Last week, I posted about what’s happening in those squirrel nests this time of year – this week, let’s look at bluebird boxes. This is the time of year when life for cavity nesting birds gets exciting! I recently had the pleasure of spending a morning with a local expert on bluebirds – my fellow Sky Meadows State Park volunteer, Margaret. She showed me who’s living in those bluebird boxes we often see on the sides of fields and explained the various survival strategies of these fascinating birds. You’ll often see bluebird boxes that folks have set up along the edges of fields and forests. Bluebirds use these boxes for nesting in the spring and summer (they can raise several clutches of young each year), but they also use the boxes in the winter to group together with other adults to keep warm. Bluebird nests are tidy and feather-free , and the adults create a little cup in the nest to hold the eggs . Bluebird diets are also fascinating – they’re omnivorous, but the ratio of meat to veggies changes by the season. During the winter, bluebirds survive on vegetation (berries, etc) with a lesser proportion of insects. During the spring and summer, when the young need lots of protein, the proportions flip-flop – the bluebirds chow on LOTS of insects (at least 70% of their diet).
When you look at rows of bluebird boxes, you might notice that the boxes are grouped in pairs with substantial space between the pairs. That’s because bluebirds are territorial; they won’t tolerate having another breeding pair close to their box. But they will tolerate tree swallows as next door neighbors – thus the pairing of the boxes. Tree swallows, a migratory species, also like to use these nesting boxes in spring and summer. Tree swallows raise only one clutch each season. It’s easy to tell tree swallow nests from bluebird nests, because tree swallows place feathers in their nests.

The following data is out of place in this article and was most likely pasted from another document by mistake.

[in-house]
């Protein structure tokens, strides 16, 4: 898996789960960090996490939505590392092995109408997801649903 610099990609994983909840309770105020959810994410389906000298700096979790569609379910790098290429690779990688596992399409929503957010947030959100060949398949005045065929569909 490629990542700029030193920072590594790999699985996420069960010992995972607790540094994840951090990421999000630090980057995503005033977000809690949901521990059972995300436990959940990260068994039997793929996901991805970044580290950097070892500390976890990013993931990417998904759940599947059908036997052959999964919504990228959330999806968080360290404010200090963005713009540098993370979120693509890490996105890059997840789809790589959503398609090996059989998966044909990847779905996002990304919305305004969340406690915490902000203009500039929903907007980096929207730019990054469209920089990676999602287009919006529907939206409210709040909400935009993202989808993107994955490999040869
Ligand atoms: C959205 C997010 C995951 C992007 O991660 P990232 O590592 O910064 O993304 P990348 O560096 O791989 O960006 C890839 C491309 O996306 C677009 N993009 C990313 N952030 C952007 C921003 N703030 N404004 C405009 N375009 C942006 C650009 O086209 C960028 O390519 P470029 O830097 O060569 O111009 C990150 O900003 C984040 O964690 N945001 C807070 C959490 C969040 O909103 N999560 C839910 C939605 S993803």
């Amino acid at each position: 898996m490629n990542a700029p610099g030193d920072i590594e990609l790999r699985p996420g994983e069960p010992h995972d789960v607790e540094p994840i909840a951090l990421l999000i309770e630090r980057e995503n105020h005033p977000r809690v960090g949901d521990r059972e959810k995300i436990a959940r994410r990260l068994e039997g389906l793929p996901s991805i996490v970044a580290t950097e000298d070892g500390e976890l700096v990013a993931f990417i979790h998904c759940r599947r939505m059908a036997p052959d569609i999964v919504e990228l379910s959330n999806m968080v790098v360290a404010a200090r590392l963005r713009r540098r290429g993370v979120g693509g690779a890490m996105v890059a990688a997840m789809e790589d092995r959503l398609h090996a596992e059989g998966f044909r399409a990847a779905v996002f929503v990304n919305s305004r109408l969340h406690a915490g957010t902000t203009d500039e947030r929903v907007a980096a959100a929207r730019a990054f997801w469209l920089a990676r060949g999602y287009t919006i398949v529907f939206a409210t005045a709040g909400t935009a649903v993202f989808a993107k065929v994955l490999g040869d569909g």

When these little guys first hatch, they’re helpless and blind. After care from the parents, they mature until they’re ready to fledge!
Margaret also taught me that sometimes the nest boxes receive unwanted visitors – house sparrows, which are an invasive non-native species. Their nests are distinctly different from bluebirds and tree swallows – note the height and use of grasses with seed heads. The eggs also look a little different So what do the bluebird enthusiasts do when sparrows invade? They simply remove the eggs and replace them with fake eggs – that way, the sparrows just keep putting their energy into raising the “eggs” and don’t bother any other bluebird boxes. A creative solution!
So much going on in those nest boxes you see as you’re driving down the road! For more information, be sure to check out the North American Bluebird Society or the Audobon Society.
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